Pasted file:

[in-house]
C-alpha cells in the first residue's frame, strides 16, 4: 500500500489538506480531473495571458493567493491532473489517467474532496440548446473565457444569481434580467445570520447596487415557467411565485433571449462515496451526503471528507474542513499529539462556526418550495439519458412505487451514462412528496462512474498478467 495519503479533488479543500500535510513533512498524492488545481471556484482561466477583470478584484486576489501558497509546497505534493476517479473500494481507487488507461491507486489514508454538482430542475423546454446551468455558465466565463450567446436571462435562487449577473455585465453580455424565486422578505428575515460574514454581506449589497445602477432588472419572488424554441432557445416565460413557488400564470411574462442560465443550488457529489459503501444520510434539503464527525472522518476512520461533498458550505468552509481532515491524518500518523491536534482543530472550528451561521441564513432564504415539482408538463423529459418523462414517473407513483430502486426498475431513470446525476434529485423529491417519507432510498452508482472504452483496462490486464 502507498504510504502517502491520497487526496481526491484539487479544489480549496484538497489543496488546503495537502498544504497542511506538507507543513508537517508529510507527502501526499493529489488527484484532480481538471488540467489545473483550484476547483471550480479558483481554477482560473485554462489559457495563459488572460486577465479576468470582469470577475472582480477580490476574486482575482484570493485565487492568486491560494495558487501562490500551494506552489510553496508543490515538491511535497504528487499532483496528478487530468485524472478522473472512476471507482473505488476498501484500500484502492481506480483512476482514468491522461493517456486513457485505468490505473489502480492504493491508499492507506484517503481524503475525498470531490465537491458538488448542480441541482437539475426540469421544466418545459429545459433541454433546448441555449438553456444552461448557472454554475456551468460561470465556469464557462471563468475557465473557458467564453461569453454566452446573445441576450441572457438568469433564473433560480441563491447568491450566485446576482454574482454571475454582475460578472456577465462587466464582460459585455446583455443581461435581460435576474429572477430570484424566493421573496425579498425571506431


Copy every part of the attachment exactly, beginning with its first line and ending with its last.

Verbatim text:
[in-house]
C-alpha cells in the first residue's frame, strides 16, 4: 500500500489538506480531473495571458493567493491532473489517467474532496440548446473565457444569481434580467445570520447596487415557467411565485433571449462515496451526503471528507474542513499529539462556526418550495439519458412505487451514462412528496462512474498478467 495519503479533488479543500500535510513533512498524492488545481471556484482561466477583470478584484486576489501558497509546497505534493476517479473500494481507487488507461491507486489514508454538482430542475423546454446551468455558465466565463450567446436571462435562487449577473455585465453580455424565486422578505428575515460574514454581506449589497445602477432588472419572488424554441432557445416565460413557488400564470411574462442560465443550488457529489459503501444520510434539503464527525472522518476512520461533498458550505468552509481532515491524518500518523491536534482543530472550528451561521441564513432564504415539482408538463423529459418523462414517473407513483430502486426498475431513470446525476434529485423529491417519507432510498452508482472504452483496462490486464 502507498504510504502517502491520497487526496481526491484539487479544489480549496484538497489543496488546503495537502498544504497542511506538507507543513508537517508529510507527502501526499493529489488527484484532480481538471488540467489545473483550484476547483471550480479558483481554477482560473485554462489559457495563459488572460486577465479576468470582469470577475472582480477580490476574486482575482484570493485565487492568486491560494495558487501562490500551494506552489510553496508543490515538491511535497504528487499532483496528478487530468485524472478522473472512476471507482473505488476498501484500500484502492481506480483512476482514468491522461493517456486513457485505468490505473489502480492504493491508499492507506484517503481524503475525498470531490465537491458538488448542480441541482437539475426540469421544466418545459429545459433541454433546448441555449438553456444552461448557472454554475456551468460561470465556469464557462471563468475557465473557458467564453461569453454566452446573445441576450441572457438568469433564473433560480441563491447568491450566485446576482454574482454571475454582475460578472456577465462587466464582460459585455446583455443581461435581460435576474429572477430570484424566493421573496425579498425571506431